So, what about radiation pattern and body tuning?
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Old August 2nd 03, 12:45 AM
Tarmo Tammaru
 
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Tim,

The voltage rating on coax is a lot higher than what you would calculate
based on max power. I can't find the numbers right now, but seem to recall
that RG58 was rated at 750 V or more. The big stuff is good for over 2000V.
The reason you don't want the end of the wire exposed is that it could lead
to arcing or corona. Probably not at low power, though. Sorry, can't answer
your other question.

Tam/WB2TT


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Old August 6th 03, 02:14 PM
Richard Harrison
 
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Jim, NN7K wrote:
"---that center conductor of RG-8 was used as Power supply for lots of
AMPS! 3 and 4 KV in some of those."

Nothing wrong with that if the right RG-8 is used. RMS Max V varies from
600 V to 3700 V (Belden 9914). Peak a-c or d-c max V should be 5232 V
for the Belden cable. This is 1.414 X the rms volts. No need to
speculate. Coax tables abound. One is found in the ARRL Antenna Book.

Best regards, Richard Harrison, KB5WZI

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Old August 6th 03, 07:30 PM
Tim Conway
 
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On Wed, 06 Aug 2003 08:14:22 -0500, Richard Harrison wrote:
the Belden cable. This is 1.414 X the rms volts. No need to speculate.
Coax tables abound. One is found in the ARRL Antenna Book.


Good point - If I can get a dos or windows system up and running, I'll
model it with that magloop4.exe program. Regardless, I'd intended to pull
the center conductor back a half inch or so after stripping the cable to
the insulator. I actually intend to use rg-58 - smaller, lighter, and can
set the outer conductor closer to the center, for (I hope) higher
capacitance. I'm now considering mounting the sides of the cap to the
hula hoop with the hoop actually split there, so the hoop is stretched and
compressed as the capacitance is changed, to avoid tight flexure of
conductors or sliding contacts.

My biggest concern is dialectric puncture. I'll be running a maximum of
5W.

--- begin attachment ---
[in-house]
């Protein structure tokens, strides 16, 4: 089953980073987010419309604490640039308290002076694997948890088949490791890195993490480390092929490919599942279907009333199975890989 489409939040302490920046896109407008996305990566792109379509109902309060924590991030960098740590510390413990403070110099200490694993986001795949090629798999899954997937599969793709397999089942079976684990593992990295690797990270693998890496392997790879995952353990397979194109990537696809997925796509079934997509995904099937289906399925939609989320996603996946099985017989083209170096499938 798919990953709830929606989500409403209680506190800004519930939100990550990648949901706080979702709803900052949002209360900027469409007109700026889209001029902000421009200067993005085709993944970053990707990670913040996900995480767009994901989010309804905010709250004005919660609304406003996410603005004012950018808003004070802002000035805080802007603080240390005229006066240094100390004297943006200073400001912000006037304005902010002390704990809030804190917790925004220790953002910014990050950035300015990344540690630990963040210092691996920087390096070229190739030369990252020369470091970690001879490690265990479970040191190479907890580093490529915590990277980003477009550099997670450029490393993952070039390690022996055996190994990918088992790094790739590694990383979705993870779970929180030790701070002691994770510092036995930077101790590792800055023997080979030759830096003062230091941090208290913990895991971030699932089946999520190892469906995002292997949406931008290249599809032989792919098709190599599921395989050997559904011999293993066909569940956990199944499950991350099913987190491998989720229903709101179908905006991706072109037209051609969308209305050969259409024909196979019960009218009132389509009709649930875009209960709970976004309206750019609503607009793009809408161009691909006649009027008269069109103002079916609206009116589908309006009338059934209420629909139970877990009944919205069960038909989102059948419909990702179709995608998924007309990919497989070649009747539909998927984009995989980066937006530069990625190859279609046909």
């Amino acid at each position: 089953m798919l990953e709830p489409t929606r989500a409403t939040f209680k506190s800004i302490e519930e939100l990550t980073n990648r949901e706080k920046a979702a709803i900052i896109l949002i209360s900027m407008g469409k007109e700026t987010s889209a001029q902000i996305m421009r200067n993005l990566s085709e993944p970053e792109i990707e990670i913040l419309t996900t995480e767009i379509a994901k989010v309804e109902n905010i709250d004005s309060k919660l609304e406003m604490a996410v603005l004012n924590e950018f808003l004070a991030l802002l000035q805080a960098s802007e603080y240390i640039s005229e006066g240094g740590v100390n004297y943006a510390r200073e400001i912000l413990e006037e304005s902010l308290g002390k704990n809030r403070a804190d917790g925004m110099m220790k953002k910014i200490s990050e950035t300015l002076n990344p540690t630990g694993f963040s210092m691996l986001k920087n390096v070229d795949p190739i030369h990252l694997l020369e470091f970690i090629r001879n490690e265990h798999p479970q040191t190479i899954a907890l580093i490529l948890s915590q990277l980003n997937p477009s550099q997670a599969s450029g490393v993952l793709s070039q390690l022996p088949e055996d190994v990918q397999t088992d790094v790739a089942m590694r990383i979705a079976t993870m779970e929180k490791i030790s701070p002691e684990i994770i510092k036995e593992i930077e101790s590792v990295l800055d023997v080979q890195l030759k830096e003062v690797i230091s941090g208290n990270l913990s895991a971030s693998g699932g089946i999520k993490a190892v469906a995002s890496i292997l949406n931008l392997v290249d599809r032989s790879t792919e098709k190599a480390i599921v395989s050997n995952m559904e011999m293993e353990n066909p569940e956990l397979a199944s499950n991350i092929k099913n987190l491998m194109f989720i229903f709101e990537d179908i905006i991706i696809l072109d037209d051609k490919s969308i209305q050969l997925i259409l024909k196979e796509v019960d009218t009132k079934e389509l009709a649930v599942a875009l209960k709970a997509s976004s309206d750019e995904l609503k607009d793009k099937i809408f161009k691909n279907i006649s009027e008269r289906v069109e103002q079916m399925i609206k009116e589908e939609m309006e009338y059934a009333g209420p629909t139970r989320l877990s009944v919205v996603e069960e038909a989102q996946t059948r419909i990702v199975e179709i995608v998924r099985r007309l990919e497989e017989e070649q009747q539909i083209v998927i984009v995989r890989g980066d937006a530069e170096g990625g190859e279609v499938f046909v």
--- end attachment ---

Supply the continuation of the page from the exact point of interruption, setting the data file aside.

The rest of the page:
tim


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Old August 6th 03, 11:34 PM
 
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Tim- at 5 watts, doubt that you could even puncture RG-174 (that the coax
about the thickness of 1/8 inch), that is used for test , and multiplex drop
cables! Jim NN7K




"Tim sent:
My biggest concern is dialectric puncture. I'll be running a maximum of
5W.

tim




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Old August 7th 03, 07:45 AM
OK1SIP
 
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"Tim Conway" wrote in message sethatanddropthis.com...
Good point - If I can get a dos or windows system up and running, I'll
model it with that magloop4.exe program.


Hi Tim,
Reg's programs run well in a DOS window of a Win2k system. Any system
from 386 to Pentium III should work for you.

BR from Ivan
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Old August 7th 03, 01:46 PM
Tim Conway
 
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On Wed, 06 Aug 2003 23:45:27 -0700, OK1SIP wrote:

Reg's programs run well in a DOS window of a Win2k system. Any system
from 386 to Pentium III should work for you.


Thanks, Ivan. I'm sure they do. I just don't have a working
microsoft-based system at the moment. I'm trying to get WINE up and
running, but my role as "Mr. Mom" keeps me from any long projects. It
took me two weeks to build a simple two-coil mobile HF antenna, just
because I can work on it for only a few minutes at a stretch.

One of these days, I'm going to have to move beyond just talking about it
and try to build one of these suckers.

73,

tcc